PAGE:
America’s Cup: It’s always something
Published on January 8th, 2020
In preparing for the 36th America’s Cup, knowing how much wind the AC75 must compete in is the spoke of the wheel. In designing the boat, everything revolves around the match conditions, and these were to be finalized on December 20.
While four boats have been launched without this information, these teams are designing a second boat which is anticipated to be what they will use in the Challenger selection series and Cup races, but the match conditions have still not been finalized.
The problem? The Defender and the Challenger of Record are disputing the upper wind limit. The New Zealand defender contends that a wind limit of 24 knots is needed to avoid cancelling races in Auckland while the Italian COR want a 20 knot restriction in place.
As required by the Protocol, the issue has now been referred to the Arbitration Panel for mediation between the Defender and Challenger of Record. A successful mediation will require agreement between the Parties but if unsuccessful then the Protocol requires the Arbitration Panel to make a decision on the issues of disagreement by March 20, 2020.
By way of background, the America’s Cup Deed of Gift requires racing rules and conditions to be agreed by mutual consent between the Defender and Challenger, but with the modern day America’s Cup involving multi challengers, this is modified by the Protocol under which all teams enter.
Under the AC 36 Protocol, the Challenger of Record has the responsibility to represent all Challengers and that responsibility involves consulting with other Challengers before taking a position with the Defender on issues such as race conditions.
And the Defender is now questioning whether that is happening as they offer this clarification on the issue:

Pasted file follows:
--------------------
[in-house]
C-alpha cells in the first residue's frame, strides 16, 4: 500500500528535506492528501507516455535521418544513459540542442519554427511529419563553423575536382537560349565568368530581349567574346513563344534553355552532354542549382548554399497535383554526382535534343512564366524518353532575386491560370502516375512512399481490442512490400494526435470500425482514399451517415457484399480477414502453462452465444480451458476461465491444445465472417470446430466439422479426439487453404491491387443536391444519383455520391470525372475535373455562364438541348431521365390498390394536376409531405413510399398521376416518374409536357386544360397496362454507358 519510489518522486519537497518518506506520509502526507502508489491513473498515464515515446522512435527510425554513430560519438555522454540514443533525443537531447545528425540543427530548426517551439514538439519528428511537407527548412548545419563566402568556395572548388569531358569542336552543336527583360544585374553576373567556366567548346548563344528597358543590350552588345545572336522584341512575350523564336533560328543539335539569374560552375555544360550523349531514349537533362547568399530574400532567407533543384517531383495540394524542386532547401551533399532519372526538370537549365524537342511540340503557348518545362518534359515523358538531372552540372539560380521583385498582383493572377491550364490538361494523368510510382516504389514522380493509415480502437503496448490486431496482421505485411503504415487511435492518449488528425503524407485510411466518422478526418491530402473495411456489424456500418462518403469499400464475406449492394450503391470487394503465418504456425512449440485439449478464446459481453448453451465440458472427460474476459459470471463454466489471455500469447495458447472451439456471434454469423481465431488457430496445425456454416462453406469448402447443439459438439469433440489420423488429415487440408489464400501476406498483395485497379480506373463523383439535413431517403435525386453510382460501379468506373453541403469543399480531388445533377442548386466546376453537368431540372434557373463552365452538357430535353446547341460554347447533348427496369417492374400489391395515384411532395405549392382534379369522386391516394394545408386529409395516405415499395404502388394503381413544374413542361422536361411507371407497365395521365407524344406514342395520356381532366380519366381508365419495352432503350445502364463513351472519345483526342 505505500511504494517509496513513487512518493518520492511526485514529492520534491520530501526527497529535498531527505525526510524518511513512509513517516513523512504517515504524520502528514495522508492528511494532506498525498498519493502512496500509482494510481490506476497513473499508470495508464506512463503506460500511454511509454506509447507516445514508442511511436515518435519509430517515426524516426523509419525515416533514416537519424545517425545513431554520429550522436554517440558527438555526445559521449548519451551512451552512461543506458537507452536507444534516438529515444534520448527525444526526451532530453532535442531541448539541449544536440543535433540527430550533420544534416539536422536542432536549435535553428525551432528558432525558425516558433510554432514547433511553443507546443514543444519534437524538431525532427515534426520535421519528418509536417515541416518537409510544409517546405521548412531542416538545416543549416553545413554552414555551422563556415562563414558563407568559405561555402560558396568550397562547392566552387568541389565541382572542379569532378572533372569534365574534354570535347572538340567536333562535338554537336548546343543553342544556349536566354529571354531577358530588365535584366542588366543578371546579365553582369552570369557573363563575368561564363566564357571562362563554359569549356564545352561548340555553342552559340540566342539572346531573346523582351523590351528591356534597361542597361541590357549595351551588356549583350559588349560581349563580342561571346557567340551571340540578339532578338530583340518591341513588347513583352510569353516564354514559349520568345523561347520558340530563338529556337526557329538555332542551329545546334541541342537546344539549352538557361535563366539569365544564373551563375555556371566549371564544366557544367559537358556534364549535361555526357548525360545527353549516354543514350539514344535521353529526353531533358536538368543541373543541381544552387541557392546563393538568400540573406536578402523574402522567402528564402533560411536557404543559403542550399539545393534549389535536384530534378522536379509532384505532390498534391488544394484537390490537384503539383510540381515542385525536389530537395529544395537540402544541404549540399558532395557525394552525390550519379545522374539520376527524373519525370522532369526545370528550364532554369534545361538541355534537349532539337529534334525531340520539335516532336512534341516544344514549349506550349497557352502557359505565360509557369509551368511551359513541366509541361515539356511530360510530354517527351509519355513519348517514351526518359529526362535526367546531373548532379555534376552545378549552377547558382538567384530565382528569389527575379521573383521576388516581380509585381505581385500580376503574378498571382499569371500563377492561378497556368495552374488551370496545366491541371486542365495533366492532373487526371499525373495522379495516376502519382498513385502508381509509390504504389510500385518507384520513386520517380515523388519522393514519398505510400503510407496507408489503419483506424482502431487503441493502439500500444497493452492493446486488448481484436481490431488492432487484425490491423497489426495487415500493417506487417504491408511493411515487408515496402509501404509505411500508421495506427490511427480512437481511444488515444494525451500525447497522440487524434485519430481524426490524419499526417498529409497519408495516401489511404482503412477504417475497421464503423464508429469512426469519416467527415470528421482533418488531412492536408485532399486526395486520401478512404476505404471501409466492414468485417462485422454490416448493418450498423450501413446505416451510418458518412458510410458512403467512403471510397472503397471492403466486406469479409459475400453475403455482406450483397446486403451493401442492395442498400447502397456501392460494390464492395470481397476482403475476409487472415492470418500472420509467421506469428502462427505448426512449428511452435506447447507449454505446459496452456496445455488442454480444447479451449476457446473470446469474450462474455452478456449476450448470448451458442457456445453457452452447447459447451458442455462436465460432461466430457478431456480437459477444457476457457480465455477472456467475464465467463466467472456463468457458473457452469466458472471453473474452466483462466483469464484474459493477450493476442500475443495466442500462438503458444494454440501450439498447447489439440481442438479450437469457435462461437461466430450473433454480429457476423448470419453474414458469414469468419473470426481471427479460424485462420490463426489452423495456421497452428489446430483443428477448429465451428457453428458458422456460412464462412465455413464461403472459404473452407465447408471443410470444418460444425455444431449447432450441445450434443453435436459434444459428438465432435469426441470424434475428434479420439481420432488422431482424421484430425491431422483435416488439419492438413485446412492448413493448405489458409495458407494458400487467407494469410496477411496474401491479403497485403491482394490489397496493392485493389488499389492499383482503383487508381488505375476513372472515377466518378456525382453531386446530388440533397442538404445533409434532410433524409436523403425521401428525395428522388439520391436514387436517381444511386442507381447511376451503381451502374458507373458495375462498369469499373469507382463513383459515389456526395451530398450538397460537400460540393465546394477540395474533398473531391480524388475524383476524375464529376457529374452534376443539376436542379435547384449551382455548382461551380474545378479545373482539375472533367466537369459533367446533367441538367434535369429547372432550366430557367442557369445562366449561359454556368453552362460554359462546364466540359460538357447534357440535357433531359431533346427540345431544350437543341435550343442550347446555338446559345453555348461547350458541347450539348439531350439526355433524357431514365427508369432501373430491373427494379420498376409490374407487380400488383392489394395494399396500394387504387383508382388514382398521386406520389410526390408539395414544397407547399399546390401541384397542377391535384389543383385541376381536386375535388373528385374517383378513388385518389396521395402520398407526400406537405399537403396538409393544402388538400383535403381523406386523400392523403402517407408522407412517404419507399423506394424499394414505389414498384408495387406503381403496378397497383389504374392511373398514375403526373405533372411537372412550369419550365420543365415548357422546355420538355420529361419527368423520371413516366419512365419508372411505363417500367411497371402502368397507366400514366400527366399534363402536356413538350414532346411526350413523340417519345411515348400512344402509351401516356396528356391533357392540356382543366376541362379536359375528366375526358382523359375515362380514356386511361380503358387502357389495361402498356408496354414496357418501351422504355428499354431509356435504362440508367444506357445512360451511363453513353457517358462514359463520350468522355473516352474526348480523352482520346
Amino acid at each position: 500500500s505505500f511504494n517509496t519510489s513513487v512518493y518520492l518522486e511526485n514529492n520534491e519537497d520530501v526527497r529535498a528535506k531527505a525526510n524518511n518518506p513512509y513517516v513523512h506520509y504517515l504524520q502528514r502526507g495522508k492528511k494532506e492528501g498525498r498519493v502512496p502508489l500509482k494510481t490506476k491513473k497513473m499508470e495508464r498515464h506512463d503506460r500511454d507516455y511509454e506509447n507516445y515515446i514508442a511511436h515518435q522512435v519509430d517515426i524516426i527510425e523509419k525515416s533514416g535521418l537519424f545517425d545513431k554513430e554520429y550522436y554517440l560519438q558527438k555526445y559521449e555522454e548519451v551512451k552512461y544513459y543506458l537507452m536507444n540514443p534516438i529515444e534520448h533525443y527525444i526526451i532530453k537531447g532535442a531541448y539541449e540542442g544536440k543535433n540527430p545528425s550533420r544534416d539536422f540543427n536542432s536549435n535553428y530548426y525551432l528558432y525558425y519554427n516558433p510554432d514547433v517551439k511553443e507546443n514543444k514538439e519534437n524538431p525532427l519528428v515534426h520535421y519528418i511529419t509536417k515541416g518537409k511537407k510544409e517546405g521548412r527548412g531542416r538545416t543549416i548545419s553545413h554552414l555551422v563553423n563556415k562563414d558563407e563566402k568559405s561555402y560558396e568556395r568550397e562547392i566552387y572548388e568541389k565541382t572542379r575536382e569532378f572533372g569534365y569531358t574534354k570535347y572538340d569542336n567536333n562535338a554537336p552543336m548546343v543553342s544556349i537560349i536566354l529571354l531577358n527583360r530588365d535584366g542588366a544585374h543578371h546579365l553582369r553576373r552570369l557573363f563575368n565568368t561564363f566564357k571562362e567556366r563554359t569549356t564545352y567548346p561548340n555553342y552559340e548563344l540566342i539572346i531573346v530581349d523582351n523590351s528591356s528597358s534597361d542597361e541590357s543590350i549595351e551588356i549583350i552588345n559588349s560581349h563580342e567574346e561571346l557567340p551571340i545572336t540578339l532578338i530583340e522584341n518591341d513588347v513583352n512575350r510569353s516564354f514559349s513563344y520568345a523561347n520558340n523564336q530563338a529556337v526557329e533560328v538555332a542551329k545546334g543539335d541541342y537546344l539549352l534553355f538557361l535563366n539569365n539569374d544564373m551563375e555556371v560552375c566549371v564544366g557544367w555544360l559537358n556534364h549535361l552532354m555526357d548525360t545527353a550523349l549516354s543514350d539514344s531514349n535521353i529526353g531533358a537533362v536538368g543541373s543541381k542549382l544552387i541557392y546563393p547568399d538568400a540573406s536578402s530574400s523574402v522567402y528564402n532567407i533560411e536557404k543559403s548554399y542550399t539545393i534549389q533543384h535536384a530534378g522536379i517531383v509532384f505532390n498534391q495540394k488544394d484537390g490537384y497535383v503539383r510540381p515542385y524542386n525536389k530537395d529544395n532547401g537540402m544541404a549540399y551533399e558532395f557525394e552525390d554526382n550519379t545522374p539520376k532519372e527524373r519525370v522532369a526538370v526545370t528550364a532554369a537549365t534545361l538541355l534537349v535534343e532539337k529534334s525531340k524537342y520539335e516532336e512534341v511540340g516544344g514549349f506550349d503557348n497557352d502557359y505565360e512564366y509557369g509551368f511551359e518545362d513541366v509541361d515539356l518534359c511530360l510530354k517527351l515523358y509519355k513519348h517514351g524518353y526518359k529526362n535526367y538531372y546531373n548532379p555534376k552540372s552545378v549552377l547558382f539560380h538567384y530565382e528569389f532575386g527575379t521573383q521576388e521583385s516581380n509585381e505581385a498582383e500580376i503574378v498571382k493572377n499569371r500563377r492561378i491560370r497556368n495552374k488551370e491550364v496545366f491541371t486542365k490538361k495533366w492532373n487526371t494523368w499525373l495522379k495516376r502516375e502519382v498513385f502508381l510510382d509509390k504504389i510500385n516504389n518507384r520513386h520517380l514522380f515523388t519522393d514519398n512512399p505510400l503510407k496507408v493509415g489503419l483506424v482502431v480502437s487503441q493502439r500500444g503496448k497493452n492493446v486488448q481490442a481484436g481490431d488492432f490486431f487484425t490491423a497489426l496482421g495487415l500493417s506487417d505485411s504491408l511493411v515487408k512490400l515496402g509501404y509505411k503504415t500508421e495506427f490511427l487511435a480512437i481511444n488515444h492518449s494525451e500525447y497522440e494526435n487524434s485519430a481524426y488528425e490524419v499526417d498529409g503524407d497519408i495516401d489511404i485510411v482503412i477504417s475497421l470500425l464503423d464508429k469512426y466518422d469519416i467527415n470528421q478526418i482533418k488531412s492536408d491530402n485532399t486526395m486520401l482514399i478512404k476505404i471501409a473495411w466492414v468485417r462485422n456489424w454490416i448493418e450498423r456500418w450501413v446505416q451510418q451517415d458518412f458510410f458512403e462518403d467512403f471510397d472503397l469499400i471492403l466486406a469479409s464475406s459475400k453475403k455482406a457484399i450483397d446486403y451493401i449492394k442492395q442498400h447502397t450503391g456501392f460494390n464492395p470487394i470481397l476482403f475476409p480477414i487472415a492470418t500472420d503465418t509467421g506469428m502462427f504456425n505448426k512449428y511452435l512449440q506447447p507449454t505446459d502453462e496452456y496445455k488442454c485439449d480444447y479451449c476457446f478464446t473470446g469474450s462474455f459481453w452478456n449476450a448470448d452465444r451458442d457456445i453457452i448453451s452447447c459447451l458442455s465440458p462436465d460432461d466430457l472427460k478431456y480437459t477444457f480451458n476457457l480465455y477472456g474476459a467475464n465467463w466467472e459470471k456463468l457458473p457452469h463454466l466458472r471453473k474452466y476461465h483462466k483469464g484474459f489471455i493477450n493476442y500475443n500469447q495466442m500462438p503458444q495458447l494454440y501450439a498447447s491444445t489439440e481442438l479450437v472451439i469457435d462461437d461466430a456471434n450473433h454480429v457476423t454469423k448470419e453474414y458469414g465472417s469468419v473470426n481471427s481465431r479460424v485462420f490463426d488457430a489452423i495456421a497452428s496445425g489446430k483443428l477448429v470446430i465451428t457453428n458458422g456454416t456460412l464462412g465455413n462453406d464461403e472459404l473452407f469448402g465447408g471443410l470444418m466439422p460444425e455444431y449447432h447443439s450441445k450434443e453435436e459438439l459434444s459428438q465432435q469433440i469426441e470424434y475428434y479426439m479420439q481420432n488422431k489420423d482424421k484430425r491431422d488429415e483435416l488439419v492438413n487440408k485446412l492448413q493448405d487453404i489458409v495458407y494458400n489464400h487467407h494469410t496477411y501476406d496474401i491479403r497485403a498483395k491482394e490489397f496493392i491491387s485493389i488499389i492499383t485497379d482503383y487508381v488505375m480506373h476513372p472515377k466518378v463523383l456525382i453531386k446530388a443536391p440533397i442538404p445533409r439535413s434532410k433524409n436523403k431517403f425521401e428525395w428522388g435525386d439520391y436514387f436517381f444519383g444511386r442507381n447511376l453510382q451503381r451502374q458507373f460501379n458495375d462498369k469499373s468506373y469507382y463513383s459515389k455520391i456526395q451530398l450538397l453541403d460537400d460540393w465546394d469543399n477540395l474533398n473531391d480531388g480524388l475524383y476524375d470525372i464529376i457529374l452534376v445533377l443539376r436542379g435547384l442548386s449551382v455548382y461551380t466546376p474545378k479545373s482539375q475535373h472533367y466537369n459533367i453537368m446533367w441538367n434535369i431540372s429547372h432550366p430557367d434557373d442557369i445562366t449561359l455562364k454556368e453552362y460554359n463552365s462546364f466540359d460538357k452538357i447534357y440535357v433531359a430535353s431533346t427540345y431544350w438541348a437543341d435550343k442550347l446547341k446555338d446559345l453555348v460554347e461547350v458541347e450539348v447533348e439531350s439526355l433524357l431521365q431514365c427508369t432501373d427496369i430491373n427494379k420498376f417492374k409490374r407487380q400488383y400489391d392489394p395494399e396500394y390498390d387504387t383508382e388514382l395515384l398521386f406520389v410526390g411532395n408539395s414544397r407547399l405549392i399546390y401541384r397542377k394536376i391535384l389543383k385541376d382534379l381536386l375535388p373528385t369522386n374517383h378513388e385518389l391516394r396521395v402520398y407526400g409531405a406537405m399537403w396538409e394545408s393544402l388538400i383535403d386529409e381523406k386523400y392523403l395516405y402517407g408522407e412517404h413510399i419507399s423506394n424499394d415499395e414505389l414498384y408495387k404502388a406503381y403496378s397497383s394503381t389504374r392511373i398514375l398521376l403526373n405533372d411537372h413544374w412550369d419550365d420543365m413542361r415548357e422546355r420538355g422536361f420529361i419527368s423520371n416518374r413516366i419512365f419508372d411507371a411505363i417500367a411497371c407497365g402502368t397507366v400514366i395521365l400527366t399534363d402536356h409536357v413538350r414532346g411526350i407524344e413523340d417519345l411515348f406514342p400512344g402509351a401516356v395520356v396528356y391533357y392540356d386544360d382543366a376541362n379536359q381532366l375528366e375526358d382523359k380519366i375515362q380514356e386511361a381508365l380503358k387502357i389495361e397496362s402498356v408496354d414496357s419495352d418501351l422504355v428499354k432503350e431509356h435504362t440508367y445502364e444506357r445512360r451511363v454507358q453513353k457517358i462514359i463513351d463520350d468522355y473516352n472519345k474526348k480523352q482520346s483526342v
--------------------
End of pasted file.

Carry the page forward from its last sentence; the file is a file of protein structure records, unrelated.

“The Defender does not deal with the other Challengers direct on such issues but works on the basis that the Challenger of Record is presenting the collective position of the Challengers when undertaking such negotiations, not just the view of its own sailing team, Luna Rossa.
“Emirates Team New Zealand was therefore very surprised to learn that the current stance of the Challenger of Record in relation to wind limits does not reflect the collective position of all Challengers. The Defender’s position on the Wind Limits is what is needed to ensure a quality event in Auckland for the benefit of the New Zealand public, international visitors, and the world audience.”
With the America’s Cup, it’s always something.
36th America’s Cup
In addition to Challenges from Italy, USA, and Great Britain that were accepted during the initial entry period (January 1 to June 30, 2018), eight additional Notices of Challenge were received by the late entry deadline on November 30, 2018. Of those eight submittals, entries from Malta, USA, and the Netherlands were also accepted. Here’s the list:
• Emirates Team New Zealand (NZL)
• Luna Rossa (ITA) – Challenger of Record
• American Magic (USA)
• INEOS Team UK (GBR)
• Malta Altus Challenge (MLT) – WITHDRAW
• Stars + Stripes Team USA (USA)
• DutchSail (NED) – WITHDRAW
Of the three late entries, only Stars+Stripes USA remains committed, but they still must complete the entry fee payment process before they will be eligible to race. They have allegedly made their initial payment but as a late entry challenger under the Protocol, they also have a liability to pay a US$1million late entry fee due in installments by October 1, 2019. However, it is not yet confirmed if they have paid the fee, nor is there any knowledge of a boat being actively built or sailing team training as of January 8, 2020.
Key America’s Cup dates:
✔ September 28, 2017: 36th America’s Cup Protocol released
✔ November 30, 2017: AC75 Class concepts released to key stakeholders
✔ January 1, 2018: Entries for Challengers open
✔ March 31, 2018: AC75 Class Rule published
✔ June 30, 2018: Entries for Challengers close
✔ August 31, 2018: Location of the America’s Cup Match and The PRADA Cup confirmed
✔ August 31, 2018: Specific race course area confirmed
✔ November 30, 2018: Late entries deadline
✔ March 31, 2019: Boat 1 can be launched (DELAYED)
✔ 2nd half of 2019: 2 x America’s Cup World Series events (CANCELLED)
October 1, 2019: US$1million late entry fee deadline (NOT KNOWN)
February 1, 2020: Boat 2 can be launched
April 23-26, 2020: First America’s Cup World Series event in Cagliari, Sardinia
During 2020: 3 x America’s Cup World Series events
December 10-20, 2020: America’s Cup Christmas Race
January and February 2021: The PRADA Cup Challenger Selection Series
March 2021: The America’s Cup Match
AC75 launch dates:
September 6 – Emirates Team New Zealand (NZL), Boat 1
September 10 – American Magic (USA), Boat 1; actual launch date earlier but not released
October 2 – Luna Rossa (ITA), Boat 1
October 4 – INEOS Team UK (GBR), Boat 1